but it leaves for other zoologists to determine the means of transportation and the causes of the traveling. Briefly we may express the motive thus:
The purpose of systematic zoology is to determine the racial characteristics, and to set forth clearly the mutual interrelationships of animals.
The validity of this statement will not be affected, I think, by either the size of the group with which the systematist may deal, or the phase of the subject which specially interests him. It applies just as well to the man who specializes in a single genus as to him who attempts to comprehend a whole order or class. The only difference is that the smaller the group, the more the worker may hope to attain his purpose, at least to some degree. The larger the group the less is it possible for the purpose to be attained. Nor does it matter whether the systematist is especially interested in new species, or in the morphology or life histories of old ones, or in the geographical or geological distribution of animals. If his purpose is to determine more accurately the racial characteristics, or to make more clear the interrelationships, of the animals with which he deals, the value of his work as systematic zoology, at least so far as it is reliable, can not be questioned. And should the day ever dawn when it can be fairly said that the purpose of systematic zoology, here formulated, has been attained, we shall have, not merely a complete catalogue, but a complete history of the animal kingdom.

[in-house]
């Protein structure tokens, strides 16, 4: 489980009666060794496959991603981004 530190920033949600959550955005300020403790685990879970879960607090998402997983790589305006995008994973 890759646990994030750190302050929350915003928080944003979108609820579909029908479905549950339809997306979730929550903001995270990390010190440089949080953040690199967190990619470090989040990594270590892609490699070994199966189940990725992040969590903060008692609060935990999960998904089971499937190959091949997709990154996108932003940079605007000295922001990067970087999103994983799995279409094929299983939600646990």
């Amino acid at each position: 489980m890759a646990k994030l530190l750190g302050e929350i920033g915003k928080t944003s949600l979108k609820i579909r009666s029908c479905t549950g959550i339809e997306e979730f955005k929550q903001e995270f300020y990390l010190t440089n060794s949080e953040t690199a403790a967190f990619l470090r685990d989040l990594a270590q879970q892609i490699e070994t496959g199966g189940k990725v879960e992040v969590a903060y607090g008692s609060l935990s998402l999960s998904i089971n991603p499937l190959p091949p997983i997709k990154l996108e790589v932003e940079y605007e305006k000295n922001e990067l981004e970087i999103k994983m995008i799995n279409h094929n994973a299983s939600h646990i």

Having thus defined what seems to me the purpose of systematic zoology, I hope I may be pardoned if I attempt to formulate some of the principles which it seems to me ought to govern such work. And I may say at the outset that few inexperienced workers appreciate the difficulties involved. It is no uncommon thing to hear systematic work and workers severely criticized for the instability and uncertainty of their results. Such critics forget that nature is essentially unstable and that the fundamental difficulty of the systematist is the continual variation of the material with which he deals. No doubt much descriptive work has been poorly done and unfortunately it is true that in the past some systematists have ignored their predecessors and their colleagues. But at the present day descriptive work is, as a rule, well done and is often accompanied by most accurate figures, while ignoring the work of others is remarkably uncommon and is very rarely intentional. Nature, however, is as variable as ever and the best of descriptions and figures can not deal adequately with her marvelous diversity. Moreover, in addition to the inherent difficulty of variation in his material, the systematist has to face the even more exasperating difficulty of variation in human judgment. Not only do the judgments of his non-systematic colleagues differ from his own, but on any given point the best trained students of his particular group are quite likely to differ from him and